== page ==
Tool of the week: ZeeMaps
What is it? A free mapping tool that allows you to create interactive maps with videos and photos. ZeeMaps would be a great way of telling location-based visual stories such as of rioting, Occupy Wall Street protests and severe weather.
How is it of use to journalists? ZeeMaps allows you to create maps by uploading data sets or plotting the information using marker points, much as you would using the My Places option in Google Maps. You can then embed your map in a blog post or save as it as jpeg or pdf. It is free if you allow adverts, you can pay to go ad free.
Wired Digital is among the news organisations using the tool, according to a testimonial on the ZeeMaps site.
ZeeMaps takes the plotting marker points idea of Google Maps several steps further, allowing you to add photos, video and, using the wiki option, to collaborate and ask others to add information.
You can either upload data, such as from Google Docs, CSV, KML or Geo RSS feeds, or you can plot the information with markers, as you would using Google Maps, and then export the data as a CSV file.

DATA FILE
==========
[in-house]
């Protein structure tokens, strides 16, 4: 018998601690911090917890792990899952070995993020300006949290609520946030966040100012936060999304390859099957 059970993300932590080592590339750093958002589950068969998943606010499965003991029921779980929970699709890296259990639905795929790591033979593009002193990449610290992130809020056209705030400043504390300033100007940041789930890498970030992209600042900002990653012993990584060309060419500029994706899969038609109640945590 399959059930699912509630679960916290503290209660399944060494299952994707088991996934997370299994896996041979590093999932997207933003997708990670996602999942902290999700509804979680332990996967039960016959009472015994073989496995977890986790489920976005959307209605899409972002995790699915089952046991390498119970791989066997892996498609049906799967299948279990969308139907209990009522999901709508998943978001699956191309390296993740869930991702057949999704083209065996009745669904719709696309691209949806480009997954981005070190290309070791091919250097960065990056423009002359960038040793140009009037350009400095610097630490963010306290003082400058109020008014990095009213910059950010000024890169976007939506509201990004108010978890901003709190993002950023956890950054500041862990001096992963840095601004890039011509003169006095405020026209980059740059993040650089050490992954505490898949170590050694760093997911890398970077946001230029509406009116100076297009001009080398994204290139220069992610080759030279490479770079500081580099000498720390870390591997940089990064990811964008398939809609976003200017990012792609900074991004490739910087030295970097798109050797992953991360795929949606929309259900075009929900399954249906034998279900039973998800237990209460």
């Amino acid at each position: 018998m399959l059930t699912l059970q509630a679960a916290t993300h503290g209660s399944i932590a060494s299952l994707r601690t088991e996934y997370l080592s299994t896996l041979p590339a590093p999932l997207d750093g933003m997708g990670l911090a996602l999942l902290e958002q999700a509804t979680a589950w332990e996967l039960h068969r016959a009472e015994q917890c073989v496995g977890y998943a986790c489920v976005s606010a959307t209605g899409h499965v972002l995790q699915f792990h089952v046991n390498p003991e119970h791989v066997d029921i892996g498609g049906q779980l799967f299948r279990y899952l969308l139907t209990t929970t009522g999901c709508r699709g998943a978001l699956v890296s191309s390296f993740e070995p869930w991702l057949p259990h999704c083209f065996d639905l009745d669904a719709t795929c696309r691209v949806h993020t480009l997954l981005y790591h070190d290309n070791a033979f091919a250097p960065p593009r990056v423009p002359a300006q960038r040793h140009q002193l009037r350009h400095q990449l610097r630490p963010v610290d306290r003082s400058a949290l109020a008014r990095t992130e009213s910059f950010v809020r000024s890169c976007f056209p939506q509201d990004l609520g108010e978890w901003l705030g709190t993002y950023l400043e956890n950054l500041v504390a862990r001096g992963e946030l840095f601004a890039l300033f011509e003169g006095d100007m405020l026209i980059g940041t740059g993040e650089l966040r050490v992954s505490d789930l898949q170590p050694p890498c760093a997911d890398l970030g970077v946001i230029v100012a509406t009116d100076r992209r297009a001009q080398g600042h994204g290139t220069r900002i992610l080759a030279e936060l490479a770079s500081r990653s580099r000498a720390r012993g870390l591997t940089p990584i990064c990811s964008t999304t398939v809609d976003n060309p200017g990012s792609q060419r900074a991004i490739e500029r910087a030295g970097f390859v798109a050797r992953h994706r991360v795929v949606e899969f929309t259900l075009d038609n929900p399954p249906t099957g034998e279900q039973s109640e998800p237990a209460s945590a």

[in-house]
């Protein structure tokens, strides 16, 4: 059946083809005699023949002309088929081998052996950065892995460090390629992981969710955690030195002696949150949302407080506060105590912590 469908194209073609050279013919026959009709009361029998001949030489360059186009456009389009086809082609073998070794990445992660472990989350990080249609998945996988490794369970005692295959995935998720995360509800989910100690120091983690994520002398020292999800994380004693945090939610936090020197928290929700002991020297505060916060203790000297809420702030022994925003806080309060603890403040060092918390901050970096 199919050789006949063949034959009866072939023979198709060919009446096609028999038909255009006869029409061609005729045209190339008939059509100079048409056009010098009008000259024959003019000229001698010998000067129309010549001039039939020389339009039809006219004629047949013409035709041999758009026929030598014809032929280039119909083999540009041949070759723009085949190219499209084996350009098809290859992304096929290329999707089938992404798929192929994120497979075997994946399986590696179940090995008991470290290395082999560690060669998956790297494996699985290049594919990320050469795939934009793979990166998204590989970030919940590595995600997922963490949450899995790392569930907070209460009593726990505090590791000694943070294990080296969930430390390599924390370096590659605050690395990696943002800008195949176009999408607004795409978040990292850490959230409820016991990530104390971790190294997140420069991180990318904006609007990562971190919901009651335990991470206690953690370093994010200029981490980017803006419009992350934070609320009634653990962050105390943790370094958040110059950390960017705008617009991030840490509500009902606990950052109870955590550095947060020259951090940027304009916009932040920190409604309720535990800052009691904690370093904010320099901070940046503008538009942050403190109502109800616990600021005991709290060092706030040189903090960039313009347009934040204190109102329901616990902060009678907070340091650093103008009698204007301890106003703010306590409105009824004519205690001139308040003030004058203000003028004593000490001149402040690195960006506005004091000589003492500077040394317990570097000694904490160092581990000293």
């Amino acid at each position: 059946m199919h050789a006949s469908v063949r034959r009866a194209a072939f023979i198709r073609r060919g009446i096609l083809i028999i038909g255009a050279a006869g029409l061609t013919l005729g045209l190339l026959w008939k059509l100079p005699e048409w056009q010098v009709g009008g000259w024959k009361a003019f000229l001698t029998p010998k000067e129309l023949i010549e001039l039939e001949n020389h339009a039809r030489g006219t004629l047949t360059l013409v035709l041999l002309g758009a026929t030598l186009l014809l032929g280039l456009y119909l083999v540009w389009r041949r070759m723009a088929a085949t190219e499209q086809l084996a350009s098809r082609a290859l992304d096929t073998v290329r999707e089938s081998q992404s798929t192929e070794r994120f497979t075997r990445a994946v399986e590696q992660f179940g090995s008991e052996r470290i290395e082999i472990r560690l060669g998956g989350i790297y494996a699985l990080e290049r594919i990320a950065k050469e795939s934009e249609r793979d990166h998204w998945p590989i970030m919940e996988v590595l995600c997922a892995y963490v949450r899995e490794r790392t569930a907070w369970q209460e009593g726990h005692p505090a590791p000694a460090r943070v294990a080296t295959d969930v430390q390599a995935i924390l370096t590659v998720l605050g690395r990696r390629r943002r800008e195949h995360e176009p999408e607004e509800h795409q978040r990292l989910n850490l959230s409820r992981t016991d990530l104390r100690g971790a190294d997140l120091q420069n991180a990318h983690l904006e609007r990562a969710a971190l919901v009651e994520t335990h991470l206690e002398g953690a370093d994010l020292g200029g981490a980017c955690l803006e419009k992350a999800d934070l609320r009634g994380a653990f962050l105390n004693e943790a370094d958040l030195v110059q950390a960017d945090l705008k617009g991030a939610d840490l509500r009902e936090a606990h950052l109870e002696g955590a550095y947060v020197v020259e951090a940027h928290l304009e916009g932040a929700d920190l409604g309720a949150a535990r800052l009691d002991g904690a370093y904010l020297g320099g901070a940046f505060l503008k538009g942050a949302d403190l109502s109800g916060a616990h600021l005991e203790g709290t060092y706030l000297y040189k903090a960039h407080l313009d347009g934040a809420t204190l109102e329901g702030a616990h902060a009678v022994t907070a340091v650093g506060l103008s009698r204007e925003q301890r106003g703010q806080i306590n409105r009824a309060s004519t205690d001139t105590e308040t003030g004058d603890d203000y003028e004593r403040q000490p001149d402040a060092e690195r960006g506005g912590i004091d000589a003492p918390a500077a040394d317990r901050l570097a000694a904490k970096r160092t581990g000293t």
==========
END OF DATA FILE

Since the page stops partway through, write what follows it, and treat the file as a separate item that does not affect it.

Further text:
For the rest of the article, please see journalism.co.uk 

Tool of the week: ZeeMaps

What is it? A free mapping tool that allows you to create interactive maps with videos and photos. ZeeMaps would be a great way of telling location-based visual stories such as of rioting, Occupy Wall Street protests and severe weather.

How is it of use to journalists? ZeeMaps allows you to create maps by uploading data sets or plotting the information using marker points, much as you would using the My Places option in Google Maps. You can then embed your map in a blog post or save as it as jpeg or pdf. It is free if you allow adverts, you can pay to go ad free.

Wired Digital is among the news organisations using the tool, according to a testimonial on the ZeeMaps site.

ZeeMaps takes the plotting marker points idea of Google Maps several steps further, allowing you to add photos, video and, using the wiki option, to collaborate and ask others to add information.

You can either upload data, such as from Google Docs, CSV, KML or Geo RSS feeds, or you can plot the information with markers, as you would using Google Maps, and then export the data as a CSV file.

For the rest of the article, please see journalism.co.uk 

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